This post comes with a disclaimer: it’s taken quite a lot of courage for me to put this online – not only does this post contain the very first moments of the composition of Carrion Comfort, but the piece itself isn’t finished yet – by quite a long way. Please be gentle in the comments and don’t judge what the final work will be based on what you read and hear here. Also, the sounds are straight out of Finale – don’t expect miracles!
I’ve talked myself into posting my work-in-progress online for a few reasons. One is that people seem to like me talking about my compositional process; another is that I’ve reached a point with this piece where I’m feeling a little bit uncertain of where it wants to go. Often analysing what I’ve already done and how I got there helps me to work out how to move forward. Doing this in public, though, is a little scary…
And so to begin
Carrion Comfort is a work for chamber orchestra that started as an idea for a song for tenor voice with chamber orchestra. Single winds and brass, strings, maybe some percussion.
Before I started writing, I’d been listening to Nicholas Maw’s Life Studies I pretty solidly for about a week. That’s a fantastic piece. So subtle and spacious. I knew I really wanted to explore a sense of space like I was hearing in the Maw in whatever I was going to write next, so I sat down with the score and started analysing how he achieved that.
The opening of Carrion Comfort is very much about exploring some of the techniques Maw uses. I’ve written about these in an earlier blog post, Making space in music, so I won’t go into detail here, but that’s where it begins.
The first minute and a quarter just wrote themselves in one big blurp (technical term). I had all these sounds in my head from the Maw and sat down to try to make some sense of them, but without much clear idea of exactly what I wanted to do. I just wanted to explore some ideas around the spaciousness in that work. Next thing I knew, I had over a minute’s worth of music solidly sketched. It is very much a sketch – later progress has filled in a lot of detail and given it more form – but it’s a sketch which (I think) shows clearly the form it’s going to take.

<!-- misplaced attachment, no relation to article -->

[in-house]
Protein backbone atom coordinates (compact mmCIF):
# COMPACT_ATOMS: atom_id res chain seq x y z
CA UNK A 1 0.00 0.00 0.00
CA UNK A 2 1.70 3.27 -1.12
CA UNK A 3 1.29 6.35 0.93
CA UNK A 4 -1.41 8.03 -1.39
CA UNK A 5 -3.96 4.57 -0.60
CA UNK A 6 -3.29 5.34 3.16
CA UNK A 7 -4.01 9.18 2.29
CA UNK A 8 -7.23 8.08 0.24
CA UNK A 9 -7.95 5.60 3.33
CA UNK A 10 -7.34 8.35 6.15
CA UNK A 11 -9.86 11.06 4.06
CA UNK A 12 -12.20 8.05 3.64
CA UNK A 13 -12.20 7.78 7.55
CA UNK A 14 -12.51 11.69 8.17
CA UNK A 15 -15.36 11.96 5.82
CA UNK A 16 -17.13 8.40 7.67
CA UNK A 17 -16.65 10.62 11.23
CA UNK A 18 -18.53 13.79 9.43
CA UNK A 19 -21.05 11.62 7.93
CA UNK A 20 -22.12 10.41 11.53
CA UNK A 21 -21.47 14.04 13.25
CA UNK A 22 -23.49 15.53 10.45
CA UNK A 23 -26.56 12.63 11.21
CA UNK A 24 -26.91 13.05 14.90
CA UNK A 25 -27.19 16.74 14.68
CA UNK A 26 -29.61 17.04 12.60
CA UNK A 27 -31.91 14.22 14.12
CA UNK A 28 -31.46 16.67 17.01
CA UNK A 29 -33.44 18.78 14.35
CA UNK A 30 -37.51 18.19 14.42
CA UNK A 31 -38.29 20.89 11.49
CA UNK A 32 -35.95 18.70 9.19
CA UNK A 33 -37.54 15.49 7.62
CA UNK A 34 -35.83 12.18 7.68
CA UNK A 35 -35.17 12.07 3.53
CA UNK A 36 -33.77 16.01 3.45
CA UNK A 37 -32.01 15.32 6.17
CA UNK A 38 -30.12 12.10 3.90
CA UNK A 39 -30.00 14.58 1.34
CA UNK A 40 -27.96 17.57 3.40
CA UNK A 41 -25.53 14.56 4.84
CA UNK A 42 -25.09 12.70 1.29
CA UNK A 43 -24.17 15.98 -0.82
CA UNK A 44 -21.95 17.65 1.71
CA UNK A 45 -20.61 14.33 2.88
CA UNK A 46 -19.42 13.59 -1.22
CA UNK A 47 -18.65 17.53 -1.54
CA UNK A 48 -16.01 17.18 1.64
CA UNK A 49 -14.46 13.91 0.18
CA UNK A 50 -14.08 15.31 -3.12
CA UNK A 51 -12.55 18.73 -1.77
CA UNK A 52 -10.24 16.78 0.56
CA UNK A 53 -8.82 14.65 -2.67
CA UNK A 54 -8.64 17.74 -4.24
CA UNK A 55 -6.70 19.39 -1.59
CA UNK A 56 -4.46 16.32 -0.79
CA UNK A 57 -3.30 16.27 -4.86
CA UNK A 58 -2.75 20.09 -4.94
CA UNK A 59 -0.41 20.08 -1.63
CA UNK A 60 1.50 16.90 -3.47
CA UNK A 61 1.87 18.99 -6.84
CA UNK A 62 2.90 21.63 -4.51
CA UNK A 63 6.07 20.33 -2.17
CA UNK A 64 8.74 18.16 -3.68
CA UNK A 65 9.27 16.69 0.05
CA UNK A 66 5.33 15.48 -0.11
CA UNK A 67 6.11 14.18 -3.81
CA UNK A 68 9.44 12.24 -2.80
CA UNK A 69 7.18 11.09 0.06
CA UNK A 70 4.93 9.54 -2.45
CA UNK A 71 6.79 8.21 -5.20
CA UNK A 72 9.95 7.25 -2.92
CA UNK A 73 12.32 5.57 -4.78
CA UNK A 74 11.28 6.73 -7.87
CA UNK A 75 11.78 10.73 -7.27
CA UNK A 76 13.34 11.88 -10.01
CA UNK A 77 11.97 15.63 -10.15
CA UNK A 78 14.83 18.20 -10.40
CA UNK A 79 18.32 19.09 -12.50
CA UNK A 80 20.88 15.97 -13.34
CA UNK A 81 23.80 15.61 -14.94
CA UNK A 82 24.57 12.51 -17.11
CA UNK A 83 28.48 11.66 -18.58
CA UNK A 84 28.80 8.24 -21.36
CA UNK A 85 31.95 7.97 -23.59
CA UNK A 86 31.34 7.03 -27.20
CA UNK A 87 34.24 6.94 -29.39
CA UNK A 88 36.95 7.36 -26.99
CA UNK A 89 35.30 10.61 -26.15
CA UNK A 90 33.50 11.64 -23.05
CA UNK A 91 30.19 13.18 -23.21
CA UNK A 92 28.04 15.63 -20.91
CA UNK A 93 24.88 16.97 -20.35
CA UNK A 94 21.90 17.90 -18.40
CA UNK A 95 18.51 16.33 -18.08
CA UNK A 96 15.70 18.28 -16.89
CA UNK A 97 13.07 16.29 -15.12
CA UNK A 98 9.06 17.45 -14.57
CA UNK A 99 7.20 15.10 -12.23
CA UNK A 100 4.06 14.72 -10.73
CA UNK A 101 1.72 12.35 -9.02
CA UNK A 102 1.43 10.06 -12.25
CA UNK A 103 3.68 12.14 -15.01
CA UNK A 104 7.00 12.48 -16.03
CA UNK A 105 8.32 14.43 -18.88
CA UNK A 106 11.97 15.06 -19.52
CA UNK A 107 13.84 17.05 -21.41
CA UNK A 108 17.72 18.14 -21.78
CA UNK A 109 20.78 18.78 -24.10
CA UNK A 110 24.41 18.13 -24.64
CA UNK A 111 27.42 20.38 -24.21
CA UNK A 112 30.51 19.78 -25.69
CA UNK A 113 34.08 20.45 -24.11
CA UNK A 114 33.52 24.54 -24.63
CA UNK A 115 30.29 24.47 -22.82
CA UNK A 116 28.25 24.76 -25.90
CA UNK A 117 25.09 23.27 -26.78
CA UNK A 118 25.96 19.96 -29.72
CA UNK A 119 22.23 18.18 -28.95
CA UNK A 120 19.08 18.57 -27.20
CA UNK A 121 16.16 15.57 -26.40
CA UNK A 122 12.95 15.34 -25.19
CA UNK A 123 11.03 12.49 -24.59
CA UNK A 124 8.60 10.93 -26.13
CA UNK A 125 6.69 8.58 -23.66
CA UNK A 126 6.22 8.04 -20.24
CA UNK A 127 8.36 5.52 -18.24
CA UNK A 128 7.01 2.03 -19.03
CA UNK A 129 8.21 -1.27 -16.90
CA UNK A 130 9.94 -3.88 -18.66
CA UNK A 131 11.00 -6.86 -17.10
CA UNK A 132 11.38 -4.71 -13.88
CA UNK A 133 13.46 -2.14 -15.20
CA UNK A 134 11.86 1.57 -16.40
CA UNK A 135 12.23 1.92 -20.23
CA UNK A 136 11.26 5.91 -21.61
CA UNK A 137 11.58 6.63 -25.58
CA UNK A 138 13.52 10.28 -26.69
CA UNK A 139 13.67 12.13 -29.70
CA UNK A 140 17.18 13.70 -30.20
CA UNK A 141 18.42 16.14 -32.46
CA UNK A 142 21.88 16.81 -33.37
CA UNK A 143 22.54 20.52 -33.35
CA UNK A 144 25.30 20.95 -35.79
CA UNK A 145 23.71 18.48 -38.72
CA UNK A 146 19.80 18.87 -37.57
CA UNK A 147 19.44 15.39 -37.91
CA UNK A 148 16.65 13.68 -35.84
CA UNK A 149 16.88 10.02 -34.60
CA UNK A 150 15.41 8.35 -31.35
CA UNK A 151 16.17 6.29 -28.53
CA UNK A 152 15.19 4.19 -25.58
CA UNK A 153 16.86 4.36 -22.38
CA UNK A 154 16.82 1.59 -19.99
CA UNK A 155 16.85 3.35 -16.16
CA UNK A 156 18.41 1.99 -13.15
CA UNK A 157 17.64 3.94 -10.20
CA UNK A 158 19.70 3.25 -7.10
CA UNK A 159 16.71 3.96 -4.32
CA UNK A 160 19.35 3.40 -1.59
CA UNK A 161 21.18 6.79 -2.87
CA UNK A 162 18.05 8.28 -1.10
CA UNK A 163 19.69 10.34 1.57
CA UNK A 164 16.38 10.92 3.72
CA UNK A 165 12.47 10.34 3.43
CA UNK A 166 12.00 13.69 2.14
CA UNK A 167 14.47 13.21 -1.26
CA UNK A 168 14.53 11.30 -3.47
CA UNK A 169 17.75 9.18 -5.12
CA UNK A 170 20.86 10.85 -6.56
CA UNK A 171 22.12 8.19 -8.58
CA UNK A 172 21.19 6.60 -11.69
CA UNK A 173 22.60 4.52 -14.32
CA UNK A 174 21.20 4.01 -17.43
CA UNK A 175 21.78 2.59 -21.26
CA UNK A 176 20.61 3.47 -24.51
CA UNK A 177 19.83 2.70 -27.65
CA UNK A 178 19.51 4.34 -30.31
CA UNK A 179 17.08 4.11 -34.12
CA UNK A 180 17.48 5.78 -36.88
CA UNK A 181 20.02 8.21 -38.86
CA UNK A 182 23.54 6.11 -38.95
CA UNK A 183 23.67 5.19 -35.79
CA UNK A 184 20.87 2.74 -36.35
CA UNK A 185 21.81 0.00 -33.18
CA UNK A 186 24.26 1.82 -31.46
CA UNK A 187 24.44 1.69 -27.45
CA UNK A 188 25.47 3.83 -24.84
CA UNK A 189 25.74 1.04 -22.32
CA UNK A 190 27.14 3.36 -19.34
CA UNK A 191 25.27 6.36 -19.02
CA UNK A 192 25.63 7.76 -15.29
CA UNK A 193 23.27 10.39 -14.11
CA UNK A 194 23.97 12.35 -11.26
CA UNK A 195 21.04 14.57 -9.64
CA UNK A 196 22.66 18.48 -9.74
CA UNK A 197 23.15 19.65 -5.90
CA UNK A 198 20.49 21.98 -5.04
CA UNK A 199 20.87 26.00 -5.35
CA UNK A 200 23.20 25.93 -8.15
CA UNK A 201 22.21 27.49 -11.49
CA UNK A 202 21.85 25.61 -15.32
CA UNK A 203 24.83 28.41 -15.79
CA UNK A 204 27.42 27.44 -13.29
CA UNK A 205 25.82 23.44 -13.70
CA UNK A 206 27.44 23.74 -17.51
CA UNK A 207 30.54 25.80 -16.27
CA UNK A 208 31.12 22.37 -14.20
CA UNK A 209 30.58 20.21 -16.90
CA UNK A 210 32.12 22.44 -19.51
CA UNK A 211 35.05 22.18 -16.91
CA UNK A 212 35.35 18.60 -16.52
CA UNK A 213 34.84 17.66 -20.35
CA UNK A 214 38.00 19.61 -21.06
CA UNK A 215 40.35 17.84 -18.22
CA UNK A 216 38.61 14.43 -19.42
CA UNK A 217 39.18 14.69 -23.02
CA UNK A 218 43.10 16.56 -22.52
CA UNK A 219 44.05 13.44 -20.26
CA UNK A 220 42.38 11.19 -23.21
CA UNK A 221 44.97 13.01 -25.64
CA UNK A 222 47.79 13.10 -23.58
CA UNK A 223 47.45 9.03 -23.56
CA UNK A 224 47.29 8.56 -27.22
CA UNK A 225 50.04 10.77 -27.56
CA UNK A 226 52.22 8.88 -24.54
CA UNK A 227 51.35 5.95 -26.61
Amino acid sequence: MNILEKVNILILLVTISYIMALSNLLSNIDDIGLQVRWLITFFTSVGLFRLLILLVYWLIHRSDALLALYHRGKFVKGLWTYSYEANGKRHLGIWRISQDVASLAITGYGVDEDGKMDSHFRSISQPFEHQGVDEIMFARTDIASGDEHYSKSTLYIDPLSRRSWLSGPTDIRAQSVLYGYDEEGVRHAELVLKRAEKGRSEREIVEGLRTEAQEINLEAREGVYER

The piece started writing itself before I even had a text, which is most unusual for me – the first three notes of the vocal part just put themselves in. I knew I wanted to find a text which explored a crisis of faith, and Gerard Manley Hopkins’ poem Carrion Comfort was just what I was looking for – not only did it express exactly what I was hoping to explore, but its first words exactly matched the pattern that had written itself.
There’s not really a lot more to say about it at this point – it just wrote itself out of what I’d been listening to and thinking about, but this is the starting point – 16 March 2011, 11.23pm.
Next week I’ll dig out a later version to look at. If you want to be sure not to miss it, please do join the email list!
I’d love to hear your comments and your own experiences at starting a new piece – but please be gentle and remember that this is but an egg of the piece yet-to-be-finished!